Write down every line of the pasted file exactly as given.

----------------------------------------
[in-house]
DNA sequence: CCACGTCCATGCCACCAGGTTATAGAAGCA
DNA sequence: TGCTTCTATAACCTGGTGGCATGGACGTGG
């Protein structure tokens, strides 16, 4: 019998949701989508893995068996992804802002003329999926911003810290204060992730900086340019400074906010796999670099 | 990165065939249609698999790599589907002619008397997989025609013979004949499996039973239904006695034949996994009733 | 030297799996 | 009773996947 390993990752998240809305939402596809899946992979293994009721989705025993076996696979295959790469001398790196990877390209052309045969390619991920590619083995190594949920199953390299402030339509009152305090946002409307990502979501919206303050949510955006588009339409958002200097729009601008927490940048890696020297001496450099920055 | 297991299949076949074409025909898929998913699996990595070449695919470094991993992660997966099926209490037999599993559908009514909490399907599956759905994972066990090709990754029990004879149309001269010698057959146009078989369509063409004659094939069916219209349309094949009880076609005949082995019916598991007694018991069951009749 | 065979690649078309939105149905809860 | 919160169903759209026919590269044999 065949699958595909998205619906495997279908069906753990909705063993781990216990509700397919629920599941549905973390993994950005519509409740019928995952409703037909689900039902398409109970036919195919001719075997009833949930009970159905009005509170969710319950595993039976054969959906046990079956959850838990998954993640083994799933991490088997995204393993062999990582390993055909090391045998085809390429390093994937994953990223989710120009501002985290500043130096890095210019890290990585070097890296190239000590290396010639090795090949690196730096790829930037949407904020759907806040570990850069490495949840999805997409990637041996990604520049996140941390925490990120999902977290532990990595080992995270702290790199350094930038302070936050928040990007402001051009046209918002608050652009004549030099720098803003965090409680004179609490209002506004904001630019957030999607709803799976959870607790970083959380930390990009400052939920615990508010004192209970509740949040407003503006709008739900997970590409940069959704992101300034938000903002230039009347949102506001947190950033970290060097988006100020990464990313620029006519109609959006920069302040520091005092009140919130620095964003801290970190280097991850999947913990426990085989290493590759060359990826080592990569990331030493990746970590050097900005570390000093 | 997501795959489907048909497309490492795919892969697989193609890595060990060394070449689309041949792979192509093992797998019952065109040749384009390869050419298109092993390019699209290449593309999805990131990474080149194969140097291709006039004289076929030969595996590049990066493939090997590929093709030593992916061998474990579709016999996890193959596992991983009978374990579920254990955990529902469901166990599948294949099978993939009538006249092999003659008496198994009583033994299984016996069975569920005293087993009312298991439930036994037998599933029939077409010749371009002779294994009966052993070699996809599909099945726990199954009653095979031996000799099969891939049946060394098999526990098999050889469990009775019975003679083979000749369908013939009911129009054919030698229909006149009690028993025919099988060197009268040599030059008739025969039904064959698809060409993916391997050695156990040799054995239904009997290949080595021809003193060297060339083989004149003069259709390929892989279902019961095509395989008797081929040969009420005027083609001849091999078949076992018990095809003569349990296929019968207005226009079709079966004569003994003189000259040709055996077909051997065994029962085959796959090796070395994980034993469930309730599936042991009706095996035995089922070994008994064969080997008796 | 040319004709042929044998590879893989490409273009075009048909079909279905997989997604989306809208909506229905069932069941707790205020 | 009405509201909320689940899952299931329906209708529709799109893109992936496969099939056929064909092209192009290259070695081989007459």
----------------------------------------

[in-house]
DNA sequence: CCACGTCCATGCCACCAGGTTATAGAAGCA
DNA sequence: TGCTTCTATAACCTGGTGGCATGGACGTGG
């Protein structure tokens, strides 16, 4: 019998949701989508893995068996992804802002003329999926911003810290204060992730900086340019400074906010796999670099 | 990165065939249609698999790599589907002619008397997989025609013979004949499996039973239904006695034949996994009733 | 030297799996 | 009773996947 390993990752998240809305939402596809899946992979293994009721989705025993076996696979295959790469001398790196990877390209052309045969390619991920590619083995190594949920199953390299402030339509009152305090946002409307990502979501919206303050949510955006588009339409958002200097729009601008927490940048890696020297001496450099920055 | 297991299949076949074409025909898929998913699996990595070449695919470094991993992660997966099926209490037999599993559908009514909490399907599956759905994972066990090709990754029990004879149309001269010698057959146009078989369509063409004659094939069916219209349309094949009880076609005949082995019916598991007694018991069951009749 | 065979690649078309939105149905809860 | 919160169903759209026919590269044999 065949699958595909998205619906495997279908069906753990909705063993781990216990509700397919629920599941549905973390993994950005519509409740019928995952409703037909689900039902398409109970036919195919001719075997009833949930009970159905009005509170969710319950595993039976054969959906046990079956959850838990998954993640083994799933991490088997995204393993062999990582390993055909090391045998085809390429390093994937994953990223989710120009501002985290500043130096890095210019890290990585070097890296190239000590290396010639090795090949690196730096790829930037949407904020759907806040570990850069490495949840999805997409990637041996990604520049996140941390925490990120999902977290532990990595080992995270702290790199350094930038302070936050928040990007402001051009046209918002608050652009004549030099720098803003965090409680004179609490209002506004904001630019957030999607709803799976959870607790970083959380930390990009400052939920615990508010004192209970509740949040407003503006709008739900997970590409940069959704992101300034938000903002230039009347949102506001947190950033970290060097988006100020990464990313620029006519109609959006920069302040520091005092009140919130620095964003801290970190280097991850999947913990426990085989290493590759060359990826080592990569990331030493990746970590050097900005570390000093 | 997501795959489907048909497309490492795919892969697989193609890595060990060394070449689309041949792979192509093992797998019952065109040749384009390869050419298109092993390019699209290449593309999805990131990474080149194969140097291709006039004289076929030969595996590049990066493939090997590929093709030593992916061998474990579709016999996890193959596992991983009978374990579920254990955990529902469901166990599948294949099978993939009538006249092999003659008496198994009583033994299984016996069975569920005293087993009312298991439930036994037998599933029939077409010749371009002779294994009966052993070699996809599909099945726990199954009653095979031996000799099969891939049946060394098999526990098999050889469990009775019975003679083979000749369908013939009911129009054919030698229909006149009690028993025919099988060197009268040599030059008739025969039904064959698809060409993916391997050695156990040799054995239904009997290949080595021809003193060297060339083989004149003069259709390929892989279902019961095509395989008797081929040969009420005027083609001849091999078949076992018990095809003569349990296929019968207005226009079709079966004569003994003189000259040709055996077909051997065994029962085959796959090796070395994980034993469930309730599936042991009706095996035995089922070994008994064969080997008796 | 040319004709042929044998590879893989490409273009075009048909079909279905997989997604989306809208909506229905069932069941707790205020 | 009405509201909320689940899952299931329906209708529709799109893109992936496969099939056929064909092209192009290259070695081989007459």